A church in Lytham opened its doors for the final time on Sunday after being in existence since 1863.
The Lytham United Reformed Church on Bannister Street, Lytham had been struggling with an avergae of around 15 people making its services recently.
A lack of financial resources, manpower and the ill-health of acting serviceman, David Butcher ultimately lead to the decision for the small congregation to close the Grade II-listed church’s doors for good.
Jack Henderson, a church elder and long-term congregation member of the church was present at the final service on Sunday.
He said: “The final service was emotional without being overt. Many people were subdued and down I’m sure.
“There were considerably more there compared to what we usually have and many were probably remembering marriages or children that have been baptised at the Church.”
Rev David Phillips, of the White Church in St Annes, said: “It is a really sad moment for a church in the area to be closing down.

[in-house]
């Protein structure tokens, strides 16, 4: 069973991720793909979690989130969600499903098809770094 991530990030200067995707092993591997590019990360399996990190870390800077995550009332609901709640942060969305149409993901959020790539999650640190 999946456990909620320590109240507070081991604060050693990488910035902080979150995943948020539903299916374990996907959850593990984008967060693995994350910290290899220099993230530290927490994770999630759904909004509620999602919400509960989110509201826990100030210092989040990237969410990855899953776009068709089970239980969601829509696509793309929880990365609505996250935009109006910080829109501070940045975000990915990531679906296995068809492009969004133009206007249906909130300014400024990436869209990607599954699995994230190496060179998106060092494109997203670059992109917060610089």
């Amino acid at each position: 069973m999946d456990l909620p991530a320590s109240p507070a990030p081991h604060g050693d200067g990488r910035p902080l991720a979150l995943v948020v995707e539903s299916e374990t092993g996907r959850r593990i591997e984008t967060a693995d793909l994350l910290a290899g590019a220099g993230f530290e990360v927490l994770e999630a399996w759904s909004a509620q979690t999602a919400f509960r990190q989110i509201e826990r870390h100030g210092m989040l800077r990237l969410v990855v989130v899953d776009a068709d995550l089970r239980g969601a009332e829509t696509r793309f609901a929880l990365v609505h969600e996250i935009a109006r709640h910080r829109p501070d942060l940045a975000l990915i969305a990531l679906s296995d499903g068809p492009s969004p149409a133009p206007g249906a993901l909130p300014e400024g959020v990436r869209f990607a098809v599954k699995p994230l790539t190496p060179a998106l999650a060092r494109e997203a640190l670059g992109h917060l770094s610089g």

“The White Church owes a lot to the Lytham United Reformed Church since its inception.”
The church’s fate will now be in the hands of the Church of England’s General Synod.
Although Mr Henderson would like to see the building keep its shape and character, he believes that the future of the building is not vitally important.
He said: “A building is a building, the act of worship is done by people and if it does end up being an art gallery or a block of homes then that doesn’t matter.
“I believe that many of the people who came to the church for services will stay local but I’ll wait for now before making my mind up on where I go in the future.”
Mr Henderson was also complimentary to Nicola Wiseman who took the final service on Sunday.
He added: “Mrs Wiseman conducted the sermon and address and it was just outstanding. It was great to see someone from the Church take it, I am very proud of her.”